So, I just returned from a girls’ weekend away at a scrapbooking retreat at the newly constructed Stoney Nakoda Resort in Alberta’s Kananaskis Country. I was so looking forward to it! And I truly enjoyed myself: I spent from Friday afternoon until Sunday afternoon in the company of two good friends at a quiet resort right at the feet of the rocky mountains. It was a short drive, we had a gorgeous view and we were there to scrapbook. Awesome! There was only one problem, and it’s still bothering me today: the casino. And this is not an anti-gambling post, or even a post about the relative benefits or drawbacks of native casinos, although I’m sure I could find it in me to write posts on both topics. No, this one is about my oldest and strongest pet-peeve: smoking.
According to its website, at the Stoney Nakoda Resort,
“Our Casino also features a smoking environment – however non-smoking will be enjoyed in all areas of the resort.”
Which is totally meaningless, on a lot of levels. First because the quote above is apropos of nothing. It’s emblazoned – in glowing letters – in the middle of the Casino page on their website. And it’s semantically meaningless as well: how can non-smoking “be enjoyed in all areas of the resort” if the casino “features a smoking environment”? The answer’s simple: it can’t. The exception would be a sealed and ventilated smoking area somewhere within the casino, which the phrase “smoking environment” may, somehow, imply. But having been there, I can tell you that the casino is a smoking environment it doesn’t feature a smoking environment…anyone can smoke anywhere in the casino: and they do. And the doors to the casino are always wide open (unless the casiono is closed, in which case it doesn’t matter, because nobody’s smoking in a closed casino). The casino opens to the restaurant, lounge and cafe, as well as the lobby. I can tell you that the second we walked into the resort all three of us said, “ewww…it’s really smoky here”.
And the resort is constructed such that air flow is strong through the long, narrow corridors, conducting smoke-filled air from the casino through the lobby and conference rooms right down to the non-smoking guest rooms. We had a reasonable sleep our first night, although one of my friends coughed intermittently – we put it down to the very dry air. The second night, though, I was awoken in the middle of the night smelling smoke. And by the afternoon of the third day, all three of us were coughing and sniffling.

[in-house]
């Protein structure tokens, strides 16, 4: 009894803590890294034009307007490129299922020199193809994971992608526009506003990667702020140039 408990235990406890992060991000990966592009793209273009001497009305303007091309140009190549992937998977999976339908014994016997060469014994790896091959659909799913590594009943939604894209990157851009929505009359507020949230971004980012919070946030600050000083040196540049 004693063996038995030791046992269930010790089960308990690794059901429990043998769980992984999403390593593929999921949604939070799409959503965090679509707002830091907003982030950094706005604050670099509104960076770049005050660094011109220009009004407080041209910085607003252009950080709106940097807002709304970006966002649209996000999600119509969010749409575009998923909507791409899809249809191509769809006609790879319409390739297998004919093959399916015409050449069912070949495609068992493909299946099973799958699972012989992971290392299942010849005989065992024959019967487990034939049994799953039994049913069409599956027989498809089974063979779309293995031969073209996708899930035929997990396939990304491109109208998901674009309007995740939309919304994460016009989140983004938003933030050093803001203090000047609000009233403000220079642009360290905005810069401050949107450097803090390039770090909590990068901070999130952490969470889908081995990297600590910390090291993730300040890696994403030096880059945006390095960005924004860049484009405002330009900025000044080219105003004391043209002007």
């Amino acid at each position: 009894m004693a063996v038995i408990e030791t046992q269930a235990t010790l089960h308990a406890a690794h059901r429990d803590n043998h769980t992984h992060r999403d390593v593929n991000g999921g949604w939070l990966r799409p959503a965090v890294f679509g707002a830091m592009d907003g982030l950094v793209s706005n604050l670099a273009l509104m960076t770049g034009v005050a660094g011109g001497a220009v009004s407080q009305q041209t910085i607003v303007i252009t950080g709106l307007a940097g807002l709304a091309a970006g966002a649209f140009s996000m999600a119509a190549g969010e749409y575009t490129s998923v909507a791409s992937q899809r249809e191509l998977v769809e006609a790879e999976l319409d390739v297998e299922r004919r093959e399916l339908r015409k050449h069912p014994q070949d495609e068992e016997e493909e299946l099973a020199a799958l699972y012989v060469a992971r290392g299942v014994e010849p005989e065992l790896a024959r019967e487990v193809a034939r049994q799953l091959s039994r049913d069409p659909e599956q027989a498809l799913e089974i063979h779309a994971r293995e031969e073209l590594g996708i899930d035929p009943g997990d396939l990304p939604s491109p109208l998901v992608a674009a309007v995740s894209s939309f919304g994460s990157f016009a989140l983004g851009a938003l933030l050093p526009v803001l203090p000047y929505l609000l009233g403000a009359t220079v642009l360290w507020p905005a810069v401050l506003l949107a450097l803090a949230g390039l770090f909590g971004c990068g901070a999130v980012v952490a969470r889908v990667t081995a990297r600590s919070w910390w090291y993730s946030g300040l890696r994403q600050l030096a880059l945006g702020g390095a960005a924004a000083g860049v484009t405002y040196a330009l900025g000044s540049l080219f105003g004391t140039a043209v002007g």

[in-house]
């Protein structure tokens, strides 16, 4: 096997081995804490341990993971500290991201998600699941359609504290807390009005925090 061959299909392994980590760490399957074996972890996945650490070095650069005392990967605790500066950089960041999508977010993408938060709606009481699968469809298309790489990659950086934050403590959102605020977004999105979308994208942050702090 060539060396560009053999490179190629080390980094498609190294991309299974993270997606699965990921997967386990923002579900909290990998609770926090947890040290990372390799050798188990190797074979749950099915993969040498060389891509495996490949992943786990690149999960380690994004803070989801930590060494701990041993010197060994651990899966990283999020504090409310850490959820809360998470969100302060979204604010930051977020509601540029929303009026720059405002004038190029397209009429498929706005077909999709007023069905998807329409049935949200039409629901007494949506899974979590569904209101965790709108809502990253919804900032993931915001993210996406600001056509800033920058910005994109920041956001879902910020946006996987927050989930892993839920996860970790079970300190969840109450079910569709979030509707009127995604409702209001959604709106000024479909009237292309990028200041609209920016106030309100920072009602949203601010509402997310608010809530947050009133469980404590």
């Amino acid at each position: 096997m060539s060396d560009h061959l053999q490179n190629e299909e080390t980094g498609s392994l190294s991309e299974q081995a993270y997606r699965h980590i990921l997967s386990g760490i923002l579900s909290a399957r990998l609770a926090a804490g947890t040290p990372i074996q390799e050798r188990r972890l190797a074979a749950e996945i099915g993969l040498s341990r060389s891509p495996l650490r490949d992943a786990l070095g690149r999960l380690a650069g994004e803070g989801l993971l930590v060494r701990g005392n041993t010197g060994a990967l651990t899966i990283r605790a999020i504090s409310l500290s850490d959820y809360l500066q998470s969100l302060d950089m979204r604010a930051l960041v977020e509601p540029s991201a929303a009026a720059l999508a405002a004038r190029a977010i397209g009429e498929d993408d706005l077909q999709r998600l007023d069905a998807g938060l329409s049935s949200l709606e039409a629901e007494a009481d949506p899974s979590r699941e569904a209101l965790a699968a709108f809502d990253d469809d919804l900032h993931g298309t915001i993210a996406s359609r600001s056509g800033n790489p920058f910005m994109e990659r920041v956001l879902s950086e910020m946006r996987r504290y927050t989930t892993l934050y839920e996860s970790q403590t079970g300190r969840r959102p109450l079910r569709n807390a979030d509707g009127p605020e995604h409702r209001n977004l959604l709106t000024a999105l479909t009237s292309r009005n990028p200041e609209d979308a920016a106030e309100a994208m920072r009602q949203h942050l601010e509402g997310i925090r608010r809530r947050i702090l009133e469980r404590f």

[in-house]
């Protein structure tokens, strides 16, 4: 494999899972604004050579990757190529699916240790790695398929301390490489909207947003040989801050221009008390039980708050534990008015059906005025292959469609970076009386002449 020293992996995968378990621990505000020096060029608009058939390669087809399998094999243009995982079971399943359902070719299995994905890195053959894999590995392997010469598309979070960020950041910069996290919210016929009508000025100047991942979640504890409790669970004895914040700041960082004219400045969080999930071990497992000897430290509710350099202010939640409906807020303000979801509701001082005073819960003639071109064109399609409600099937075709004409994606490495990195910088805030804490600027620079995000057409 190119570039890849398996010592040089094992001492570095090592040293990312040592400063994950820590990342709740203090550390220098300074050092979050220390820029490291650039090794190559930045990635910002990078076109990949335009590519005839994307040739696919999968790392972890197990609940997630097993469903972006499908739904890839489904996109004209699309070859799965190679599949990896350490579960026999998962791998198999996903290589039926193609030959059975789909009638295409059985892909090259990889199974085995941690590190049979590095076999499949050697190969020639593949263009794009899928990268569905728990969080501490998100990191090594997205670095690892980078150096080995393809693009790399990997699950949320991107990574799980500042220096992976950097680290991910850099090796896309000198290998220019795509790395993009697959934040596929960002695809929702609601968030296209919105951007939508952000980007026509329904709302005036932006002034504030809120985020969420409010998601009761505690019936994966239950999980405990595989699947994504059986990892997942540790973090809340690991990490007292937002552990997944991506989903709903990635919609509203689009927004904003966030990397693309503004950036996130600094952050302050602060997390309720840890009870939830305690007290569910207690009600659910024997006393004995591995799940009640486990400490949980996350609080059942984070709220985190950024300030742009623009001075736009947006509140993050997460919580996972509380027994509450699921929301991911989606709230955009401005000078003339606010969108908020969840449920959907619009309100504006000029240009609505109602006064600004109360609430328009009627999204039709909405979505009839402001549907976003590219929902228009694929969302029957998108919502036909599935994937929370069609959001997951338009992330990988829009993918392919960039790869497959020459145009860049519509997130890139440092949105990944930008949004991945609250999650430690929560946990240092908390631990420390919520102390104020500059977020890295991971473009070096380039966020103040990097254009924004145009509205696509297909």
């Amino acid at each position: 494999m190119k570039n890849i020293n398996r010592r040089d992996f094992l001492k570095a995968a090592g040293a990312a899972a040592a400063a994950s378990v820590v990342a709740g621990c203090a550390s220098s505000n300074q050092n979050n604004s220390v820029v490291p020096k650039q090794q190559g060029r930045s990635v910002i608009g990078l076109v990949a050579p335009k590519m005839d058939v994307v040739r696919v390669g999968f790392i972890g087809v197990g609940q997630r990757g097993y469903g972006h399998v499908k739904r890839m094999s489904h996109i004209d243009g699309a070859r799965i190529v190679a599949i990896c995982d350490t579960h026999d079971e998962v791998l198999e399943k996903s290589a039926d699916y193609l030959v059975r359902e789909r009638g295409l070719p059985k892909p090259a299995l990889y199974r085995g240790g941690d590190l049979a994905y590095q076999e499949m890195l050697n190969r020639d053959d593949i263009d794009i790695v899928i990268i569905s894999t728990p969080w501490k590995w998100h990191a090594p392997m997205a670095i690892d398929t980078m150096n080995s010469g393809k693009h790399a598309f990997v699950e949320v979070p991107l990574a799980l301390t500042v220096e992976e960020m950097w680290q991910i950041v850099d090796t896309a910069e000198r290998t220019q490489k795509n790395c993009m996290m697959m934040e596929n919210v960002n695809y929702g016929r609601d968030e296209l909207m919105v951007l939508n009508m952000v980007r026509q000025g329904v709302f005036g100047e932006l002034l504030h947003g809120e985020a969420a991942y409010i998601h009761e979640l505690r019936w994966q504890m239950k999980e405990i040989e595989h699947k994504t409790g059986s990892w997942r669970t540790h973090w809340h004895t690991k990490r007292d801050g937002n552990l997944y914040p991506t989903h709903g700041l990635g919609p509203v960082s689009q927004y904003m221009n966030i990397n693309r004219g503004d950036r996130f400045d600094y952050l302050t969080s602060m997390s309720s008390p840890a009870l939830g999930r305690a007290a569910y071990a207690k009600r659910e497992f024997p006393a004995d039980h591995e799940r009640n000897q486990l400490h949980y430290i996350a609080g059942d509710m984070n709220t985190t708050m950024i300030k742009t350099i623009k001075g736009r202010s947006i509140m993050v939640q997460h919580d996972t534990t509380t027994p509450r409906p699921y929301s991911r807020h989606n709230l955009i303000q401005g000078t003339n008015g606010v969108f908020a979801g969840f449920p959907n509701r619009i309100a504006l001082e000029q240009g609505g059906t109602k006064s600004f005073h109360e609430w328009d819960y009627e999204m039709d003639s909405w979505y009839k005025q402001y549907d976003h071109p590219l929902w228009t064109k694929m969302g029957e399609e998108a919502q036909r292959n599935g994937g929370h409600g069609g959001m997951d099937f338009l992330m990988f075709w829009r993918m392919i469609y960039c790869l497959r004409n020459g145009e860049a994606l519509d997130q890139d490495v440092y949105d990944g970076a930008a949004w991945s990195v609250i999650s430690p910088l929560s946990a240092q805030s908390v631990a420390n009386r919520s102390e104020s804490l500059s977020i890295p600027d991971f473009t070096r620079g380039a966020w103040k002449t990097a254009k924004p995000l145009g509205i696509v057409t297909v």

Throughout the retreat, other guests complained of the smoke as well, with some people resorting to asthma puffers they hadn’t used in months or years. And the conversation naturally swung to how used we are to living in an essentially smoke-free world (with the exception of crowds of smokers huddled miserably around public building entrances, poisoning the air for the rest of us and creating a sort of gauntlet for non-smokers to run in order to gain entrance). We laughed at how pointless the old “non-smoking” sections used to be in airplanes or trains – just a plexiglass divider above the headrest of your seat with a no-smoking sign emblazoned on it. Or the fact that we used to tolerate a blue haze above our heads in mall food courts. And we all agreed – every last one of us – that our new smoke-free world is a much better one.
We also all agreed that none of us would bring our children to stay at that resort (despite a cool waterslide, pool and hot tub), and many of us decided we wouldn’t go back, sans-kids, even for another scrapbooking retreat. I’m putting myself in that last camp; suffering today from an enduring headache, cough and nasal congestion that — if not caused by the smoky environment, was certainly exacerbated by it.
Blech. That’s all I have to say.